Washington – The Evergreen State|
Washington is a state located in the northwestern corner of the nation – in the area dubbed as Pacific Northwest. Named after George Washington, the first president of the United States, this 42nd state of America received its statehood on November 11, 1889. The capital city of Washington is Olympia and the biggest city is Seattle. Based on the 2000 census, the population of the state was around 5.9 million and the state work force was about 3.1 million. People who reside in this state are called Washingtonians.
Little more than 1000 years ago, Washington can be found in large wilderness.
As years pass by, great changes and developments have been made. The state’s eastern grassland was converted into farms and live-stock ranges. Giant dams were built, interrupting Columbia River, to provide electric power as well as water for irrigation. In the west, big seaports were established and the old Indian trails were replaced by modern railroads and scenic highways.
Washington’s location has both advantages and disadvantages. Among the advantages is that the ports of the state are closer to Asia while one of the disadvantages is that, this state happens to be far from the major centers of production and consumption in the eastern portion of United States.
Washington has vast natural attractions which provide the state with the base for an essential tourist and recreation industry. It is popular for scenery of amazing and breathtaking beauty and sharp contrasts. The state is also famous for having preserved the four of five longest floating bridges in the world – the Lacey V. Murrow Memorial Bridge, the Evergreen Floating Bridge, the Homer M. Hadley Bridge hanging over Lake Washington and the Hood Canal Bridge linking the Olympic and the Kitsap Peninsulas.
Evergreen State has many rivers and natural lakes. Washington’s chief river, the Columbia is considered as one of the nation’s mightiest rivers. The Snake River which forms a small portion of Washington-Idaho boundary is the largest arm of the Columbia.
Rivers flowing in Western Washington are Skagit, Snohomish and Puyallup. Other rivers like Qiunault, Chehalis and Queets are flowing directly into the Pacific Ocean.
The state’s natural lakes include Lake Chelan, the largest lake in Washington; and the Lake Washington which serves as eastern boundary of Seattle. Franklin D. Roosevelt is the state’s largest artificial lake, created by the Grand Coulee Dam.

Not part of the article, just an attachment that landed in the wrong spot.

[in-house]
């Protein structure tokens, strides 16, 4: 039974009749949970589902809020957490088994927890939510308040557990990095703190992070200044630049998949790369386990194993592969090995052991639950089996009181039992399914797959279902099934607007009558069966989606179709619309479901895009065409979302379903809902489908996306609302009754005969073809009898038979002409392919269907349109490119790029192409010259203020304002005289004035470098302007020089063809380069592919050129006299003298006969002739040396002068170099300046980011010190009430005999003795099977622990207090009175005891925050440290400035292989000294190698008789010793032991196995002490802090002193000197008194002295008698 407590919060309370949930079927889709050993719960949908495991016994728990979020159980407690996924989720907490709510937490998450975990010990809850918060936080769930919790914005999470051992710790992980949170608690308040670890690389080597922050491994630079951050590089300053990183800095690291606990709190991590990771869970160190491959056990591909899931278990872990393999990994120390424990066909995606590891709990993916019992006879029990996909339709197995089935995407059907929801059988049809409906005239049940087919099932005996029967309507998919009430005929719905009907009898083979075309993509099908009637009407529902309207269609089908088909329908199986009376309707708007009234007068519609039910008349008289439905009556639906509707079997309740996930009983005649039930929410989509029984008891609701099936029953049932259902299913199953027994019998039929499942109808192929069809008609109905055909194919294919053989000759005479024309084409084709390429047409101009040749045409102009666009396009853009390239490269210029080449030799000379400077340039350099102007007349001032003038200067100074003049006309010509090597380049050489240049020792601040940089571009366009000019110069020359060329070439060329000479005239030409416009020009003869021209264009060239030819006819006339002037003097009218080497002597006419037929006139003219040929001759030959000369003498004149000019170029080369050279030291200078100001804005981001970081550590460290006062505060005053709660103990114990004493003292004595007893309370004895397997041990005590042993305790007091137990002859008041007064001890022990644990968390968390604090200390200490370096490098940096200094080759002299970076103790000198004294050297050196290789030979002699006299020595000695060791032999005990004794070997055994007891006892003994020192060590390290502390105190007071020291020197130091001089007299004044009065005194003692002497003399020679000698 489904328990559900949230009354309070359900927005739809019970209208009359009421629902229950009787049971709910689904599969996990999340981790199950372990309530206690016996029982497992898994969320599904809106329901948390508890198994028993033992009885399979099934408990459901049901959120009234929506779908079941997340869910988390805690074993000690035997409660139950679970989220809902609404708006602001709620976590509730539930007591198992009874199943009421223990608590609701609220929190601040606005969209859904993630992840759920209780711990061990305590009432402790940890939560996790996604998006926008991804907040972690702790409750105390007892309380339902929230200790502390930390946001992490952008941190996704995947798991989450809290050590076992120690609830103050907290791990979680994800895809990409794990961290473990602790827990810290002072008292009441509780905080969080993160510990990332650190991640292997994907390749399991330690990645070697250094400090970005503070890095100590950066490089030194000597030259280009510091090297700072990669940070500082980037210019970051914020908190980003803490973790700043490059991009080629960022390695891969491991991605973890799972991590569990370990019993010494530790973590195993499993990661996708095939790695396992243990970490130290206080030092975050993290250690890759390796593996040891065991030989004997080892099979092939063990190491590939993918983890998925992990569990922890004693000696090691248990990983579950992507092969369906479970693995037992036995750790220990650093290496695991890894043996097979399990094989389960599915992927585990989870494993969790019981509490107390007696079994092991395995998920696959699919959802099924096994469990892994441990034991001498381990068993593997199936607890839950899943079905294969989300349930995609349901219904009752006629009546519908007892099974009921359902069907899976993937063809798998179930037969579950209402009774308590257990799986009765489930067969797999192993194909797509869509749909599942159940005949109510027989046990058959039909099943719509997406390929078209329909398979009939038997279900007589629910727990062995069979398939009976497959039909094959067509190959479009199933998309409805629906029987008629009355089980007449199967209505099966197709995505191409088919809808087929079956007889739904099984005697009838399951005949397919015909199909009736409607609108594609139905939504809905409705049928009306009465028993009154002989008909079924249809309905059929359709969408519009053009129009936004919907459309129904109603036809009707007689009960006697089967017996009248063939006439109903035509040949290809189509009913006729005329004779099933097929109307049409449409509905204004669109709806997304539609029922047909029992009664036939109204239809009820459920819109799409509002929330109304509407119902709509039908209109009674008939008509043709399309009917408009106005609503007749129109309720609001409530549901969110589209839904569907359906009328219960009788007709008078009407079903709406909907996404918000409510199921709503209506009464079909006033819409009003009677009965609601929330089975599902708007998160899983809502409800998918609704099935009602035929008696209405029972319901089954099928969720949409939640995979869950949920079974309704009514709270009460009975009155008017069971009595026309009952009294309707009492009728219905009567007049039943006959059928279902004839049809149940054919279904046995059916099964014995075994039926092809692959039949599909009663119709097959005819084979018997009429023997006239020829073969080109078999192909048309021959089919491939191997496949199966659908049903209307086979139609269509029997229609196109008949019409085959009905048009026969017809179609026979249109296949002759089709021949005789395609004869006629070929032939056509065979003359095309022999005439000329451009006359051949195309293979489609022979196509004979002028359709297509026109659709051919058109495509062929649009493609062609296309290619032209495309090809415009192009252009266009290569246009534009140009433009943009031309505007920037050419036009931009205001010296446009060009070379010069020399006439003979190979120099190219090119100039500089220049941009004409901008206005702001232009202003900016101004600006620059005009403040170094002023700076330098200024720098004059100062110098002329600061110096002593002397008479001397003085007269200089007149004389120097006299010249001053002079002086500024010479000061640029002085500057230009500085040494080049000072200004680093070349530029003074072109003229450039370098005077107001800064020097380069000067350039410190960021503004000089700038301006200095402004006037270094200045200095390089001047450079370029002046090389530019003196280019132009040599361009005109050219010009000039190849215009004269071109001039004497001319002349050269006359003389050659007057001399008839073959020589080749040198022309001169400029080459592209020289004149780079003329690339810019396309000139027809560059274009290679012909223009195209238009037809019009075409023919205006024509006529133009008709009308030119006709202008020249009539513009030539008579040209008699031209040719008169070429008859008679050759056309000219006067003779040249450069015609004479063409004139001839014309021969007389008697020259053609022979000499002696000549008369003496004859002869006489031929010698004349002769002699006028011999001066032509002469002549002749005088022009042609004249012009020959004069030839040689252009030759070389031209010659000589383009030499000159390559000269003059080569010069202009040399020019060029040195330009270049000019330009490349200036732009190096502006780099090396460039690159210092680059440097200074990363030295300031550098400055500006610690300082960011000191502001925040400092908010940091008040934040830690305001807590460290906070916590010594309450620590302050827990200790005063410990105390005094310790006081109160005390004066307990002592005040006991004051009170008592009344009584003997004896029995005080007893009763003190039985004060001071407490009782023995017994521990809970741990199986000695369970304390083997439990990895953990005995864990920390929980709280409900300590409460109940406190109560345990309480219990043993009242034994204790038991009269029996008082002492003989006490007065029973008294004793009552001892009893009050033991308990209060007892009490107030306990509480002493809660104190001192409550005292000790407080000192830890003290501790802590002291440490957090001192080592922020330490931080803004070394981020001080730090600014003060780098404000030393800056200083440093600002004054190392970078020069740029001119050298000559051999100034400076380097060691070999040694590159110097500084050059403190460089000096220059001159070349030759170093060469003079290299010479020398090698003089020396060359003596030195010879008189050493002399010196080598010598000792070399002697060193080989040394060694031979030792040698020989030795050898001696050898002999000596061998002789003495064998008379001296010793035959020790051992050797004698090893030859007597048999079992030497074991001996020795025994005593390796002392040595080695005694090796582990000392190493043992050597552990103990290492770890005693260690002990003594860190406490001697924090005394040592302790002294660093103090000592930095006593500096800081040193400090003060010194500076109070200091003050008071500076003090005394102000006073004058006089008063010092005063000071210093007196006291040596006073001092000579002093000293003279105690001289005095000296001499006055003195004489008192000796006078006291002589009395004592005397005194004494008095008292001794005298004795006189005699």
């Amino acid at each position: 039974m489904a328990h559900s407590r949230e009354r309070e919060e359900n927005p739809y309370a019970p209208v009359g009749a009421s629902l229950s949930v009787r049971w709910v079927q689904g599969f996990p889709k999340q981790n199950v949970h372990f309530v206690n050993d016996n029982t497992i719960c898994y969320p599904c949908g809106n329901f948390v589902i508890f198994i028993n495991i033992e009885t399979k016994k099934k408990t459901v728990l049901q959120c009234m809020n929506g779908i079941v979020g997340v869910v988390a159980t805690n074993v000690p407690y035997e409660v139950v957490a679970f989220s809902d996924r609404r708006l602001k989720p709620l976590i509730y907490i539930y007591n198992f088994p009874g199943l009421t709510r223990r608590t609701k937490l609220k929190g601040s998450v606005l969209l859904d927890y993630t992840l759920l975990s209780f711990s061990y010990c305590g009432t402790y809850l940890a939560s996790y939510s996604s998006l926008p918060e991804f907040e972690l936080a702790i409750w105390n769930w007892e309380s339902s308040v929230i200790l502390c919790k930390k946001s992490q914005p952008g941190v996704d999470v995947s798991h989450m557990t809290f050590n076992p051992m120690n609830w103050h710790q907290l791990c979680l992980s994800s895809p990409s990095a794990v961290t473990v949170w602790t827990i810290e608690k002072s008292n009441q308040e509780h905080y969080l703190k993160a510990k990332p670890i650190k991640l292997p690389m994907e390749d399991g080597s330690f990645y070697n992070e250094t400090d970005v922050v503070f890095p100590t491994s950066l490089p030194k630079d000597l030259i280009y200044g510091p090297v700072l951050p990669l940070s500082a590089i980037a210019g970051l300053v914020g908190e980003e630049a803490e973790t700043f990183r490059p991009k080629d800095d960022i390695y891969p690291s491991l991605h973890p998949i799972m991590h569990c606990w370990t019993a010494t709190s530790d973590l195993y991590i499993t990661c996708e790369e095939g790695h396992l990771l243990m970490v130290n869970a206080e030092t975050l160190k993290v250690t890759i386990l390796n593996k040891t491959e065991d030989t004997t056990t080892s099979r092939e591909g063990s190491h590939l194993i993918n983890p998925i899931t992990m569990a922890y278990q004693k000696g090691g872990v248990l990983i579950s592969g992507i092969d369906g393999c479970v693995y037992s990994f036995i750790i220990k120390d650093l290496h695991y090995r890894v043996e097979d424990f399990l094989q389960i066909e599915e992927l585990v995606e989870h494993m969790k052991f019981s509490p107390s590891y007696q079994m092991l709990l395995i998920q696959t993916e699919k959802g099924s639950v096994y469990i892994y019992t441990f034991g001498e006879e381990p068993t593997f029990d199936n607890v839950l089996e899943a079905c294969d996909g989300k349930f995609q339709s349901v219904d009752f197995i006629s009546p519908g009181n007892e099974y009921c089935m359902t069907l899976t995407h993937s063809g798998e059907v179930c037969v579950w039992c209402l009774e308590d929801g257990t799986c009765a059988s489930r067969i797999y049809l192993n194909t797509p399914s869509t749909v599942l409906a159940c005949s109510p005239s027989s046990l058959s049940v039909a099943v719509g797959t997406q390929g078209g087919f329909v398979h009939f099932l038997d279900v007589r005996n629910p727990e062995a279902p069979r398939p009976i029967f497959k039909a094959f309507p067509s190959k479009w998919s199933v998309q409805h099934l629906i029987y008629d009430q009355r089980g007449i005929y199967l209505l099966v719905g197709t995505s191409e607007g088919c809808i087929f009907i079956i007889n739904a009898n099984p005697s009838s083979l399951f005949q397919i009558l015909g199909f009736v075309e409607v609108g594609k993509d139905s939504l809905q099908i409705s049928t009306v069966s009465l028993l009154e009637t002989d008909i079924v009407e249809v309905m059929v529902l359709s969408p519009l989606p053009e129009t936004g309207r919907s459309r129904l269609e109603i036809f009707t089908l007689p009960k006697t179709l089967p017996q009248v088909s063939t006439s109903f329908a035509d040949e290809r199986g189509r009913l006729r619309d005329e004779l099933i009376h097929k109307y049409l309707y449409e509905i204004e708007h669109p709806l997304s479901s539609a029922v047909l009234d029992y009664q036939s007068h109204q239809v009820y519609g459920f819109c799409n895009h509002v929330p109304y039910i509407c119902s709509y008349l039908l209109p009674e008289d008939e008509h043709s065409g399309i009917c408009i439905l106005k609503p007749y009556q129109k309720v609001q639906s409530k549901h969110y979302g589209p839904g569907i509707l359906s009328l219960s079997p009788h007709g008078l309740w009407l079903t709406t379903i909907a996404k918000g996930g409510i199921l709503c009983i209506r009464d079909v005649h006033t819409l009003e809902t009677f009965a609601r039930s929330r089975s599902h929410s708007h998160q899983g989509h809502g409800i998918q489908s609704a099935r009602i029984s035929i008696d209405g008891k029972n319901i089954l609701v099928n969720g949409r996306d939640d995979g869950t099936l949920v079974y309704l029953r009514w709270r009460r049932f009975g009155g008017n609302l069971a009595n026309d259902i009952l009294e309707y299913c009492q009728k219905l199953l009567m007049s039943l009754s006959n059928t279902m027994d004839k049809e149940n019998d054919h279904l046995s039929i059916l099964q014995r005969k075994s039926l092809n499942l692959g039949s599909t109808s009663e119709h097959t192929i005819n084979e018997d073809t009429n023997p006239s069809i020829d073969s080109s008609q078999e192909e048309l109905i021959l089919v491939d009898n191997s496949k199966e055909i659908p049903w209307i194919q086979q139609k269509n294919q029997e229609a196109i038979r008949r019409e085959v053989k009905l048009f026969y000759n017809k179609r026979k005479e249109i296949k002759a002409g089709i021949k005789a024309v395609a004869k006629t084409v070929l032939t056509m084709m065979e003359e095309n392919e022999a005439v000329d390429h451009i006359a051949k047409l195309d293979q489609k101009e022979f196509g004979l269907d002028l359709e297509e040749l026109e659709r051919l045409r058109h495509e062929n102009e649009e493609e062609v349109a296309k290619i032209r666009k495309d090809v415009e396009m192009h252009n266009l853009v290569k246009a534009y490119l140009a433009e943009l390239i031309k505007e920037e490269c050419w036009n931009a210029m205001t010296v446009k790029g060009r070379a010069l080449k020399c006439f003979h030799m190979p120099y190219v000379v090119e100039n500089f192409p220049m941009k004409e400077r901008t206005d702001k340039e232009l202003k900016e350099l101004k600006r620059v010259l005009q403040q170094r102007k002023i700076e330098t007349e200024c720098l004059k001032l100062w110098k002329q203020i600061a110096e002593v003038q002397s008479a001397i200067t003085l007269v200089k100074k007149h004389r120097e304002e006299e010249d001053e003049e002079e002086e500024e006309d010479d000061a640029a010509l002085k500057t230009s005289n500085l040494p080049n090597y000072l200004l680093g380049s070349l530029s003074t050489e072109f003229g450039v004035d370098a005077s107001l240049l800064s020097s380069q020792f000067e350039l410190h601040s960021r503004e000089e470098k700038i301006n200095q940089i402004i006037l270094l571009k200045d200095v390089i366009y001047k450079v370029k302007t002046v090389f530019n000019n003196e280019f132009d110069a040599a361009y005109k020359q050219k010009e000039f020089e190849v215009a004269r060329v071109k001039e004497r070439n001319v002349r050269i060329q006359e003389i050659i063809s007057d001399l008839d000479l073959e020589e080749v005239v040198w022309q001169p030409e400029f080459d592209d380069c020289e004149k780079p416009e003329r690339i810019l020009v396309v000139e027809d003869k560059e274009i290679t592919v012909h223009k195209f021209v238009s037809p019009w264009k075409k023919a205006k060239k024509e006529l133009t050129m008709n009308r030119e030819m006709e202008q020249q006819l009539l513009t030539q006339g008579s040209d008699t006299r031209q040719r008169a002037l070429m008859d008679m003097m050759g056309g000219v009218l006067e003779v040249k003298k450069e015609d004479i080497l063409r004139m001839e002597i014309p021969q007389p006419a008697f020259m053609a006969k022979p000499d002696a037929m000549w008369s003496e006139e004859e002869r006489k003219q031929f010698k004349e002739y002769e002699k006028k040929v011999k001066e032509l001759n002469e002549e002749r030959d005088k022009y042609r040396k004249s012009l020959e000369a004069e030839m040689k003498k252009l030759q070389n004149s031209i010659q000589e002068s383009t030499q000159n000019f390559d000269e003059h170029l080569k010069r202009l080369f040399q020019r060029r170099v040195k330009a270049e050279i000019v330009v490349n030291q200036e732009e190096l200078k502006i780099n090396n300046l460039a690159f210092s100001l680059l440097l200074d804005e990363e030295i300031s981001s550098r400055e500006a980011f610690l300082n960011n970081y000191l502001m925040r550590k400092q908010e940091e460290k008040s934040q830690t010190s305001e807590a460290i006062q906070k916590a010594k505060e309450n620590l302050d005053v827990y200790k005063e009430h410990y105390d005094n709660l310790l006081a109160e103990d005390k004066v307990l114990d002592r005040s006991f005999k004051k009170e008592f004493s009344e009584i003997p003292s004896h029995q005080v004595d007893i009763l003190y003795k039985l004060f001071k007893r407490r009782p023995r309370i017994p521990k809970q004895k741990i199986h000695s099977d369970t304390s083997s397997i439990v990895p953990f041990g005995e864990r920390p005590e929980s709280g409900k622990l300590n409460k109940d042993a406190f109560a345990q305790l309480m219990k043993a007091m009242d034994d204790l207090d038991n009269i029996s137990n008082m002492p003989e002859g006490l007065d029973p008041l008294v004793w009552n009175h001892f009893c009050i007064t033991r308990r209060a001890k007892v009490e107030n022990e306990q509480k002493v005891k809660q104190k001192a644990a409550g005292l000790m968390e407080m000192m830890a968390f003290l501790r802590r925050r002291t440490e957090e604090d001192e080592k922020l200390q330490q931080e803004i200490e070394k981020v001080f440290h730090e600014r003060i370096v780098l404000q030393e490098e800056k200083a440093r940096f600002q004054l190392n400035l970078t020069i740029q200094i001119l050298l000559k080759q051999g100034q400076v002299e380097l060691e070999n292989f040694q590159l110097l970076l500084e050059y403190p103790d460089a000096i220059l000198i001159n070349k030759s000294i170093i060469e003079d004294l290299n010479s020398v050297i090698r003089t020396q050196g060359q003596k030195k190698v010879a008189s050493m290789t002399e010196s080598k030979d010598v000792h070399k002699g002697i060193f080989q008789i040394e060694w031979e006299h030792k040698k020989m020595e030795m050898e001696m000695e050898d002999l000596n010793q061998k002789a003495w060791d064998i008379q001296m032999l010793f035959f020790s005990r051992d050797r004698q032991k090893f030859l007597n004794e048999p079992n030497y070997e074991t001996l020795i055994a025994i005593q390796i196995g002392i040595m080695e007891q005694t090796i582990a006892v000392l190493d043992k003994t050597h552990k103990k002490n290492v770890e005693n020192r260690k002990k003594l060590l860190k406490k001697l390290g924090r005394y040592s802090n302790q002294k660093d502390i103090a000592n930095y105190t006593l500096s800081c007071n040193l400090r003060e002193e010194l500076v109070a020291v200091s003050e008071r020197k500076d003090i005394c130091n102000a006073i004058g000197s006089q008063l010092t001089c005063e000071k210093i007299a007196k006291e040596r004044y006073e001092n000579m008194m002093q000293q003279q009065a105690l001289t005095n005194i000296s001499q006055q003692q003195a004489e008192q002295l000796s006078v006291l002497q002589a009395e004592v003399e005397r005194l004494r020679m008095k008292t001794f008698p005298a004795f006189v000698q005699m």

The state’s general coastline measures 253 kilometers long, but if you include all the bays, tidal rivers and islands, the shoreline extended up to 4,869 kilometers or 3,026 miles.
Washington has two different climatic regions, with the Cascade Range acting as boundary between them. In the west part of the Cascades, summers are cool and winters are really mild. The precipitation is moderate but it becomes heavy during the months of the winter. Some heaviest snowfalls in the state have been recorded to take place in the western slopes.
Majority of the places in eastern part of Washington experience dry climate. In this area, summers are hot and winters are cold.
Based on the result of U.S. Census Bureau, as of 2004, the population of the state was 6,203,788, including the 631,500 foreign-born and an approximately 100,000 illegal aliens.
Talking about Washington’s racial make up, 78.9% of the population is White, 3.2% Black, 7.5% Hispanic, 5.5% Asian, 1.6% Native American and 3.6% are Mixed race.
Washington’s five largest reported ancestries are German, English, Mexican and Irish.
The population of the state is distributed unevenly. There are large sections in the eastern part inhabited by very few people while some places in the western portion are crowded. Majority of the places in Washington are occupied by people with British ancestry, while the eastern section of the state is populated by many German-American inhabitants. The southeast-central part of the state has many Mexicans who are migrant farm workers.
Washingtonians have various religious affiliations. The 71% of the population are Christians, among them, 45% are Protestants, 22% Roman Catholic and 5% Mormon. The remaining 27% of the populace are non-religious while the 2% have other religions.
Washington is considered as a leading agricultural state. Its total gross state product in 2003 reaches $244 billion, which put it in the 11th place in the nation. The state’s per capita income was $33,332.
Cities and Towns
Much of Washington’s largest cities are situated in the Puget Sound. The state’s capital, Olympia, is found in the southern end of Puget Sound. Seattle, Washington’s largest city lies on a fine harbor of Puget Sound. And Tacoma, a significant port in Puget Sound is renowned as the center of lumber and wood products.
The second largest city in the state, the Spokane is situated around Spokane Falls on the Spokane River. Other important cities and towns are Bellevue, Aberdeen, Redmond, Vancouver, Everett, Bremerton, Port Townsend, Bellingham and many more.
The State of Washington is administered under its original constitution of 1889 and all the amendments adopted from that time.
The powers and supremacy of the government’s executive branch are shared by a chief executive, which is the governor and other elected state officers. All the members of the executive branch are elected to serve 4-year terms.
The legislative branch is composed of a Senate and a House of Representatives.
Washington’s highest court is the Supreme Court.